It’s mid-January. If you “won” NaNoWriMo, you’ll have 50,000 words of raw material for a new novel. If you didn’t make it to the 50k mark, you’ll still have pages to work with.
But now what?
Where do you start, in shaping your big block of marble into something with legs, something that works, something that’s marketable?
Although many writers, already know this, it’s worth stating: Under most circumstances, do not revise from the beginning to the end of your draft in order.
When you’re working with a first draft, you first have to assess what you have before you start revising. At this stage, editing, polishing, proofreading, and wordsmithing are premature, unless you’ve written a near perfect draft, which is unlikely at this stage.
Unless you’re a thoroughly seasoned writer (in which case you probably aren’t doing NaNo), if you revise chronologically, you’ll most likely find major structural and development issues in your story and end up cutting or substantively changing the work you’ve just spent hours editing, which can be heartbreaking and a big deterrent to getting to a truly final and finished product.
What you’ll want to do instead is craft a revision plan.
Here are 11 tips to get you started.
11 Tips for Revising Your NaNoWriMo Draft
1. Think of your NaNo draft as an “intuitive draft.”
We’ve all seen and read the Hemingway quote, “The first draft of anything is sh*t,” and while that can help us overcome our perfectionism and get something down, I’ve come to see labeling our first passes as a “sh*tty first draft” or a “vomit draft” does a disservice to this valuable and important stage of work.
The term “intuitive draft” is thanks to one of my screenwriting mentors, Corey Mandell. I love his notion of seeing a first rough draft as a window into the souls of our characters and the feeling tone of the story. It doesn’t have to be perfect, but from it you gain valuable raw, fresh writing to guide your next steps.
Other names I like are “lightning draft” or “speed draft.” While this isn’t a hard and fast rule — you get to call it what you like, after all — I want to encourage you not to devalue your rough work but instead celebrate it as a valuable start.
2. And speaking of celebrating, did you?
And before you begin revising, celebrate! It’s important to acknowledge the work you’ve done. In the long-haul of writing a long form novel, it’s easy to feel overwhelmed by the work you have yet to do, and to dismiss or diminish or forget what you have already done.
I mean, dude (can I call you dude?), you just wrote 50,000 words! That’s not nothing! So celebrate and reward yourself for the good work you’ve done.
3. At the same time, keep “finishing” in perspective.
I can’t tell you how many first-time writers I’ve met who think their first draft is a finished book.
(Most non-writers think that’s how it works, and is probably the source of that endlessly annoying conversation that starts with something like, “Are you still working on your book?”)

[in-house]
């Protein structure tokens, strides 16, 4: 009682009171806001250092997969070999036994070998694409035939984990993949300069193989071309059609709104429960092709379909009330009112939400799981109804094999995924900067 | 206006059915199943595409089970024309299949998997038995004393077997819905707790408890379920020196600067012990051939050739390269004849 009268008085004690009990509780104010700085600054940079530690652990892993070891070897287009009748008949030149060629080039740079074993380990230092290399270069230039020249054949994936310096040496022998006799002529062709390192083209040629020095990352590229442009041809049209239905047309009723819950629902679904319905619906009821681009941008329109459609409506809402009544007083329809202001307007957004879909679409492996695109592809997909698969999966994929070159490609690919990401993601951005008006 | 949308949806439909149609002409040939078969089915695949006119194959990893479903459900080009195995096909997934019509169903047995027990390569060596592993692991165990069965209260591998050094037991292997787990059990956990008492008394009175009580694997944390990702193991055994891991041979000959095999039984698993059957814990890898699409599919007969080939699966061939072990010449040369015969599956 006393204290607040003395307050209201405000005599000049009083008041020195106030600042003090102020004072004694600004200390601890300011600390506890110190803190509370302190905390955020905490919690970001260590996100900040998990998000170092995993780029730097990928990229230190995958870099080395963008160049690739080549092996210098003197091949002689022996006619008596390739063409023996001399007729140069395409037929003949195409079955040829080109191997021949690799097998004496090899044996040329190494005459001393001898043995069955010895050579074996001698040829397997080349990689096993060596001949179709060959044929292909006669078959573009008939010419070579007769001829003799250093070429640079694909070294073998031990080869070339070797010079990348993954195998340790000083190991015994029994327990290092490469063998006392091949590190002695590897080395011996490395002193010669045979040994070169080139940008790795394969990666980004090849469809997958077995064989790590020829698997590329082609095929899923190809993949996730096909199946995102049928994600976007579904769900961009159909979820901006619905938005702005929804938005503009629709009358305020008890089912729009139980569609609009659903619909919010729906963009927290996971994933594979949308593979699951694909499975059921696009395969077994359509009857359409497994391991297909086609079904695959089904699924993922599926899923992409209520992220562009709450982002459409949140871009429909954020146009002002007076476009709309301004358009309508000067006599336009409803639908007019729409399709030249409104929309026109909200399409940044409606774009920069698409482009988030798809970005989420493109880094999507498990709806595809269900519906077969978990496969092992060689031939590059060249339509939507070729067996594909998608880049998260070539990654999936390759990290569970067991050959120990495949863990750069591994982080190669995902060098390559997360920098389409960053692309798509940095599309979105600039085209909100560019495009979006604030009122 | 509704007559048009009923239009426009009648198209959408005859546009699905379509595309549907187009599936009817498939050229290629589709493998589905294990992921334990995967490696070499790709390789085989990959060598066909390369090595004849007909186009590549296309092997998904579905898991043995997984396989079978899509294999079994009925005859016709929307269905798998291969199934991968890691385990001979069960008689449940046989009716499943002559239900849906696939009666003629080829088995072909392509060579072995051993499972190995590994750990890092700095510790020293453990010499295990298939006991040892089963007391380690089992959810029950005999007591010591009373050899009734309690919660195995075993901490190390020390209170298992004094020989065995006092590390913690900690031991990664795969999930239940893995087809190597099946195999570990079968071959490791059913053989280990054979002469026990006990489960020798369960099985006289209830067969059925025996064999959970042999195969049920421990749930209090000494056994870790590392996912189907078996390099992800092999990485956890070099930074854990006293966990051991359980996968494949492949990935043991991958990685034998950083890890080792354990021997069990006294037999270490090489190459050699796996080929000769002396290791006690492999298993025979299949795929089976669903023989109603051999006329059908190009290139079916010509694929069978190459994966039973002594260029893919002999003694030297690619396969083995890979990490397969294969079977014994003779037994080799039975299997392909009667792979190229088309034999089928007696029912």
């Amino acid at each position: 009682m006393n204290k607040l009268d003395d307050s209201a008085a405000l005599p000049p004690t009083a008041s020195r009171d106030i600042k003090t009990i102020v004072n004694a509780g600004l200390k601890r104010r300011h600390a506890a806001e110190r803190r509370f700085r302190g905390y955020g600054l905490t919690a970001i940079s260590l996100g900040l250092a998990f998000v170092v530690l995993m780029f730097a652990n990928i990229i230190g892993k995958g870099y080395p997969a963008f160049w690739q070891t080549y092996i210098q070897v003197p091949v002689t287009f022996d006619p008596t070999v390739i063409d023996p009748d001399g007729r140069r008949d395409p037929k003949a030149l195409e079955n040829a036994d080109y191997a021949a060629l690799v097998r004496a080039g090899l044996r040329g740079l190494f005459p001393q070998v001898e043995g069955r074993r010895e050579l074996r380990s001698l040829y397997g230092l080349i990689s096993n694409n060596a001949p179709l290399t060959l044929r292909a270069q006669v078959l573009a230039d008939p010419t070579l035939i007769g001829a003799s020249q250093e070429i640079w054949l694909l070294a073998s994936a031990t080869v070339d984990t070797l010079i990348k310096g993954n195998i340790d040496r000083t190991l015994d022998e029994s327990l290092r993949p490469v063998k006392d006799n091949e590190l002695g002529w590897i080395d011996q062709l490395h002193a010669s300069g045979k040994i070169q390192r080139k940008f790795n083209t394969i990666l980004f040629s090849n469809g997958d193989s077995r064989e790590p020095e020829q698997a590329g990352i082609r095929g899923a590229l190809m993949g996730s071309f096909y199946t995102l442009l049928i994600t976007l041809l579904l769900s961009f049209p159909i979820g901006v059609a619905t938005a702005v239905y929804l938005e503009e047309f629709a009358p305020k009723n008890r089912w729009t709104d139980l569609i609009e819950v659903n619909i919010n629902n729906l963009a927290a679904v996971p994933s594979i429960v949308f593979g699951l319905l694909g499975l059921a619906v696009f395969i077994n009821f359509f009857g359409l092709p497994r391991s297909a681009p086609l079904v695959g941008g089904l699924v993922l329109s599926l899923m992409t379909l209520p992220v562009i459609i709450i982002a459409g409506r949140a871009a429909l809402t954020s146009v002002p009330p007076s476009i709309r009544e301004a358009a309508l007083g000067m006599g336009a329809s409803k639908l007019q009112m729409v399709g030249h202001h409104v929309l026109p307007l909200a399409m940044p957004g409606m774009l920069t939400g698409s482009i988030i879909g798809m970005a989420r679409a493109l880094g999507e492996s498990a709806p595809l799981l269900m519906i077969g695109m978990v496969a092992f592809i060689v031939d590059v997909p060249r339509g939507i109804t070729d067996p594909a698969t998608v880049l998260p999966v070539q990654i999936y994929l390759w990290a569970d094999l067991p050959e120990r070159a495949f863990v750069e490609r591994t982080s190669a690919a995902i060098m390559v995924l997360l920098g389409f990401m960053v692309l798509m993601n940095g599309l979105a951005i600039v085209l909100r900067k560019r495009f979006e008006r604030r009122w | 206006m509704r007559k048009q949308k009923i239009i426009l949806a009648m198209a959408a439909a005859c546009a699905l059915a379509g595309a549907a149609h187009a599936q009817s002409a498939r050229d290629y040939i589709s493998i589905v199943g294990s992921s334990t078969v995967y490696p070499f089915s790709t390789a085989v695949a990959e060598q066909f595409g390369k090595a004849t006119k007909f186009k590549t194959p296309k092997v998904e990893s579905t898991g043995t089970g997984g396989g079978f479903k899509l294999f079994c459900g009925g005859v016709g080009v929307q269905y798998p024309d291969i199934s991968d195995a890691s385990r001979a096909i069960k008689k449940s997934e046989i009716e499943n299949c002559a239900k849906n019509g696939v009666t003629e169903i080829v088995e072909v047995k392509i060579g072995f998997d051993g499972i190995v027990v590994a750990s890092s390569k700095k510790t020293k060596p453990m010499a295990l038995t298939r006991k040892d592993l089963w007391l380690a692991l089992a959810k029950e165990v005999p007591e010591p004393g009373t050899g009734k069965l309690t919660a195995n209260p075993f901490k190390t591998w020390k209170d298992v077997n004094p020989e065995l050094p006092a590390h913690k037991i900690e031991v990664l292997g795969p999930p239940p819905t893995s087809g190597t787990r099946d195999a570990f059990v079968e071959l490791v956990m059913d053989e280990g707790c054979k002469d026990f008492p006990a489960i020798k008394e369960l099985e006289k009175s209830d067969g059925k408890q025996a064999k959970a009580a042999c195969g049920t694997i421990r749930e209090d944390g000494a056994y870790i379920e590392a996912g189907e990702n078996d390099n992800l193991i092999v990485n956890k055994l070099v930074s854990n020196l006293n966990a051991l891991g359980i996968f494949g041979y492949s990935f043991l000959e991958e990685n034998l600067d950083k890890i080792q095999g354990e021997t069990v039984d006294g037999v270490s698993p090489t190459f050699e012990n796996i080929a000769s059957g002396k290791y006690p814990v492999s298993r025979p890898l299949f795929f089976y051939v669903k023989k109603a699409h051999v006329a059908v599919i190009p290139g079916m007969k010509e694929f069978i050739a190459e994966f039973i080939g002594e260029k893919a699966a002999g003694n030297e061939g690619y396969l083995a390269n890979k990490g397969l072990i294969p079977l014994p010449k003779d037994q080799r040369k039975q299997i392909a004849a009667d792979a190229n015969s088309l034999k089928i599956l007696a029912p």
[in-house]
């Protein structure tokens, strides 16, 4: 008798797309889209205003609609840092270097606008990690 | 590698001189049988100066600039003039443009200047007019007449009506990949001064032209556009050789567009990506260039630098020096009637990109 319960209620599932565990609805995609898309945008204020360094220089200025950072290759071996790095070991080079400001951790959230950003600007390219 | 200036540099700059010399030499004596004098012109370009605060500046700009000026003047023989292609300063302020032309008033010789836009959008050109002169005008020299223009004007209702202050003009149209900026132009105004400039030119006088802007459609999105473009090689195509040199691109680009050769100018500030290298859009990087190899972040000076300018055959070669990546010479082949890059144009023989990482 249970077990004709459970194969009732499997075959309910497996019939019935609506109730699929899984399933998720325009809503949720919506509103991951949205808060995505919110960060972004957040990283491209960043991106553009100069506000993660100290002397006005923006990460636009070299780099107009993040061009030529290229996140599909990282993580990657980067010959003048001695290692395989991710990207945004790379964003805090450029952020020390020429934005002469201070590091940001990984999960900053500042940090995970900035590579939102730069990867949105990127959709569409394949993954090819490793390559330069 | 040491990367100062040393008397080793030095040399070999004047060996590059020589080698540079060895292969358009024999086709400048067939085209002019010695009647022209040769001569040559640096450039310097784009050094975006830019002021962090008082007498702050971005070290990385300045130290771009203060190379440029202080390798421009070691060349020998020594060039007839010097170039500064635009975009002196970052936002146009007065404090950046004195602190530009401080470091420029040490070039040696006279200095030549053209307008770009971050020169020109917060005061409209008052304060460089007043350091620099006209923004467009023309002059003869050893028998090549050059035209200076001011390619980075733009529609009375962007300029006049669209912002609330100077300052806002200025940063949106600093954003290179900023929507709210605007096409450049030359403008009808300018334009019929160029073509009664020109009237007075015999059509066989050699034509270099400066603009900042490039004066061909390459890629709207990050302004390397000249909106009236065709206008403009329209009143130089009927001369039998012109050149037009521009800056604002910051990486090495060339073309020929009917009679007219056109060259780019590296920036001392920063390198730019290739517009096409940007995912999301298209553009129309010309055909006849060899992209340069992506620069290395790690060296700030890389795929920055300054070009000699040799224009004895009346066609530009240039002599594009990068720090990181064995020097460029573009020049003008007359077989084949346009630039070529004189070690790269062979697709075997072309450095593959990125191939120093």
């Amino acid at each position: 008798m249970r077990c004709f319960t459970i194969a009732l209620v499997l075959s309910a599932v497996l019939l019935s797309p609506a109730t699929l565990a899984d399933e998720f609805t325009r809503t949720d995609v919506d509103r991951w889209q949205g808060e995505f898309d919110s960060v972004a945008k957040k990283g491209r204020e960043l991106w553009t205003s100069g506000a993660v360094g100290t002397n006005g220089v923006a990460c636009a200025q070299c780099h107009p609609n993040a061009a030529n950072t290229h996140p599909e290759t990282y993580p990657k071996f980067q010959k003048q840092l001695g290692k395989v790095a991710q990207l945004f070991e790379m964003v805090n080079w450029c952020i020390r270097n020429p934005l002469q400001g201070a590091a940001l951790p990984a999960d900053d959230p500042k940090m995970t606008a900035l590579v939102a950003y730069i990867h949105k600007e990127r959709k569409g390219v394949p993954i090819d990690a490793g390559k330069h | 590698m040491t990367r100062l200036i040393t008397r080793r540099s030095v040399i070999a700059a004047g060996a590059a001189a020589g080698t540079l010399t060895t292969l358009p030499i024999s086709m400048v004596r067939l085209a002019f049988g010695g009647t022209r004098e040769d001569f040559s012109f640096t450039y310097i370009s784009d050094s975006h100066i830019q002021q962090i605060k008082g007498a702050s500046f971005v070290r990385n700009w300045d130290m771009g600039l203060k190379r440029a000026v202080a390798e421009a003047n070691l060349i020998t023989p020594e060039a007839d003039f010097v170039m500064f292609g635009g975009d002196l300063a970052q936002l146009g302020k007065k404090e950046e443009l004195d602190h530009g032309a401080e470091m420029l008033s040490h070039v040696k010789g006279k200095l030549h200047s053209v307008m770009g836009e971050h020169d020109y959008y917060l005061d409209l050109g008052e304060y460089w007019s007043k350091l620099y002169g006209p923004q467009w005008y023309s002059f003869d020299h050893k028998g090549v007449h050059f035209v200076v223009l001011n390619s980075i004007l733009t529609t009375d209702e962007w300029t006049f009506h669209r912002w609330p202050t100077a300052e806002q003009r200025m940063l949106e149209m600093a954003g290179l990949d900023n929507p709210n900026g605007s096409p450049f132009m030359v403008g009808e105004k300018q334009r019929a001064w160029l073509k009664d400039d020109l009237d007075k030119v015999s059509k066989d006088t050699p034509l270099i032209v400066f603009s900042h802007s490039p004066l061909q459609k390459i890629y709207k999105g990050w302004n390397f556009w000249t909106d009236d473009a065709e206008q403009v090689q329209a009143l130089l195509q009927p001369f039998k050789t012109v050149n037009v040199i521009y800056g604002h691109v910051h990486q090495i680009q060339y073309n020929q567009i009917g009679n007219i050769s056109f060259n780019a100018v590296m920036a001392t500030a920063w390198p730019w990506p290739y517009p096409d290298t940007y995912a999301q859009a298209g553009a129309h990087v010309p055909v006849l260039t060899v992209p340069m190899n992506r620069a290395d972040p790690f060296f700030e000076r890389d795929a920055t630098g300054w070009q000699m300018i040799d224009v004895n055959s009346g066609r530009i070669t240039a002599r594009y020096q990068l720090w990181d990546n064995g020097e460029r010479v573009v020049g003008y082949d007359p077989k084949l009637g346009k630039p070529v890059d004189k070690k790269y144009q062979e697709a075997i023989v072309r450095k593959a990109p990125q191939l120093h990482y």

But the truth is, unless you are a genius or meticulously plotted your draft from start to finish and wrote your draft in “pitch perfect authentic” form (another Corey term), this is first draft is essentially only that intuitive draft we were talking about, which means… the real work is about start.
4. Start by cataloging what you have.
One of my favorite and most beloved (if hard) steps from Rachel Aaron’s 2k to 10k book is the notion of “reverse-outlining” your draft, where you note the primary story event for each scene, along with any other key tidbits of information, like POV and word count.
The idea is to capture what happens in each scene in one brief sentence in a spreadsheet or document so you can easily see what you have, at a glance. It’s hard to grok what you’re working with in full length form, so creating a reverse outline will help you get a good overview.
Since I write in Scrivener, I like to use the synopsis area to write my brief one sentence story event summary for each scene. Then I switch over to outliner mode and export the outliner contents as a comma separated values file (CSV) and import it into my favorite spreadsheet software (Numbers for Mac) so I can work with it further there.
Recommended resource: 2K to 10K by Rachel Aaron *
5. Then, do your macro story work, either again or now.
Now it’s time to do the macro story work. Take a step back and look at the story as a whole. What kind of story are you trying to tell? What genre is it? What values are at stake? Are you meeting the conventions and obligatory scenes for your genre? Who are your characters? What are they trying to get or do? What’s your premise line?
There are many tools you can use to answer these important macro questions.
Over the last few years, I’ve become an ardent admirer of Shawn Coyne’s book The Story Grid. His take on understanding genre and how it influences audience expectations has been groundbreaking for me.
And lest you think he’s prescribing dreaded formulaic writing, take another look. The brilliance of his work is that he clearly demonstrates what an audience will need to experience in order to feel satisfied by a story — but ALSO highlights the importance, and the difficulty, of a writer innovating on those conventions and scenes.
For example, if you’ve seen it, think about the “Lovers Break Up” scene in the movie Passengers. It’s a perfect love story scene, in the sense that one character discovers a betrayal by the other. But the writer innovates on that “typical” scene in a totally unique way with incredibly high stakes (life or death).
This piece of work is about stepping back and thinking about what story you’re intending to tell and what the story needs to contain in order to work, in terms of story, plot, and character development. You can use The Story Grid and/or many of the other excellent tools available for helping you take that step back.